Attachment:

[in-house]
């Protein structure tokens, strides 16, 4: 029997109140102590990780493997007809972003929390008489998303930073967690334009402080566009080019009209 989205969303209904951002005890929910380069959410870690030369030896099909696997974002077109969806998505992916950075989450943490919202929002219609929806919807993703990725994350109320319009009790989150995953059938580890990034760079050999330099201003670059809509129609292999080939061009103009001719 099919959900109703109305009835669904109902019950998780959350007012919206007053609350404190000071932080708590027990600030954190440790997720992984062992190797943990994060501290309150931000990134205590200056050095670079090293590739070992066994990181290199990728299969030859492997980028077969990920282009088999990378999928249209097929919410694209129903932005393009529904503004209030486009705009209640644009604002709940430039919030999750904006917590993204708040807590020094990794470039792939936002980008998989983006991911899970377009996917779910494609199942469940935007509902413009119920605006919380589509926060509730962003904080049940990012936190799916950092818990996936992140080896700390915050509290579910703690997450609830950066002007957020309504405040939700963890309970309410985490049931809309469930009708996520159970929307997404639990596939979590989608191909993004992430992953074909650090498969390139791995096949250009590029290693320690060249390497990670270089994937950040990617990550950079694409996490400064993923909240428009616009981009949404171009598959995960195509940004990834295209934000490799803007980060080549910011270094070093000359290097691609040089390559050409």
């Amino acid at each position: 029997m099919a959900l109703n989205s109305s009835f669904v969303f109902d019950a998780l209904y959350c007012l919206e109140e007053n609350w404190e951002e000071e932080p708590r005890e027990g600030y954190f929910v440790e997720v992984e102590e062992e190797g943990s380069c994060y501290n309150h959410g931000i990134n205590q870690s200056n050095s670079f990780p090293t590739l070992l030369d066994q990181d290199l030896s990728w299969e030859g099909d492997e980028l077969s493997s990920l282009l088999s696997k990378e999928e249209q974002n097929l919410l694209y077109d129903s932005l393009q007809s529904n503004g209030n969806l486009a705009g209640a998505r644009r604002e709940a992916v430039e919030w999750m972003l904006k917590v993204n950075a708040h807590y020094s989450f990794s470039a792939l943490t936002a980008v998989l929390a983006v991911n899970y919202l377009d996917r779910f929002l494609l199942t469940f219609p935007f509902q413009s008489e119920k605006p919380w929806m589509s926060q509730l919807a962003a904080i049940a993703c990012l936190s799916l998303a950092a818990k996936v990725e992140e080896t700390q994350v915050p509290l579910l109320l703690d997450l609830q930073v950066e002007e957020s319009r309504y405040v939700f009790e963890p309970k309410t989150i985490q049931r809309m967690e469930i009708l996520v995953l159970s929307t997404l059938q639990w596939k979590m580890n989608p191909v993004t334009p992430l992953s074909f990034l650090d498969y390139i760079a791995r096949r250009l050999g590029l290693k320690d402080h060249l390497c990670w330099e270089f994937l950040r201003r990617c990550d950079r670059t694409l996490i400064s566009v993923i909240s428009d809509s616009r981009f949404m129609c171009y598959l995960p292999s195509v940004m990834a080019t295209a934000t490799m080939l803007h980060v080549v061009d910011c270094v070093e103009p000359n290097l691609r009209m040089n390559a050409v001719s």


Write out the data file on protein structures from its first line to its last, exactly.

[in-house]
């Protein structure tokens, strides 16, 4: 029997109140102590990780493997007809972003929390008489998303930073967690334009402080566009080019009209 989205969303209904951002005890929910380069959410870690030369030896099909696997974002077109969806998505992916950075989450943490919202929002219609929806919807993703990725994350109320319009009790989150995953059938580890990034760079050999330099201003670059809509129609292999080939061009103009001719 099919959900109703109305009835669904109902019950998780959350007012919206007053609350404190000071932080708590027990600030954190440790997720992984062992190797943990994060501290309150931000990134205590200056050095670079090293590739070992066994990181290199990728299969030859492997980028077969990920282009088999990378999928249209097929919410694209129903932005393009529904503004209030486009705009209640644009604002709940430039919030999750904006917590993204708040807590020094990794470039792939936002980008998989983006991911899970377009996917779910494609199942469940935007509902413009119920605006919380589509926060509730962003904080049940990012936190799916950092818990996936992140080896700390915050509290579910703690997450609830950066002007957020309504405040939700963890309970309410985490049931809309469930009708996520159970929307997404639990596939979590989608191909993004992430992953074909650090498969390139791995096949250009590029290693320690060249390497990670270089994937950040990617990550950079694409996490400064993923909240428009616009981009949404171009598959995960195509940004990834295209934000490799803007980060080549910011270094070093000359290097691609040089390559050409």
């Amino acid at each position: 029997m099919a959900l109703n989205s109305s009835f669904v969303f109902d019950a998780l209904y959350c007012l919206e109140e007053n609350w404190e951002e000071e932080p708590r005890e027990g600030y954190f929910v440790e997720v992984e102590e062992e190797g943990s380069c994060y501290n309150h959410g931000i990134n205590q870690s200056n050095s670079f990780p090293t590739l070992l030369d066994q990181d290199l030896s990728w299969e030859g099909d492997e980028l077969s493997s990920l282009l088999s696997k990378e999928e249209q974002n097929l919410l694209y077109d129903s932005l393009q007809s529904n503004g209030n969806l486009a705009g209640a998505r644009r604002e709940a992916v430039e919030w999750m972003l904006k917590v993204n950075a708040h807590y020094s989450f990794s470039a792939l943490t936002a980008v998989l929390a983006v991911n899970y919202l377009d996917r779910f929002l494609l199942t469940f219609p935007f509902q413009s008489e119920k605006p919380w929806m589509s926060q509730l919807a962003a904080i049940a993703c990012l936190s799916l998303a950092a818990k996936v990725e992140e080896t700390q994350v915050p509290l579910l109320l703690d997450l609830q930073v950066e002007e957020s319009r309504y405040v939700f009790e963890p309970k309410t989150i985490q049931r809309m967690e469930i009708l996520v995953l159970s929307t997404l059938q639990w596939k979590m580890n989608p191909v993004t334009p992430l992953s074909f990034l650090d498969y390139i760079a791995r096949r250009l050999g590029l290693k320690d402080h060249l390497c990670w330099e270089f994937l950040r201003r990617c990550d950079r670059t694409l996490i400064s566009v993923i909240s428009d809509s616009r981009f949404m129609c171009y598959l995960p292999s195509v940004m990834a080019t295209a934000t490799m080939l803007h980060v080549v061009d910011c270094v070093e103009p000359n290097l691609r009209m040089n390559a050409v001719s």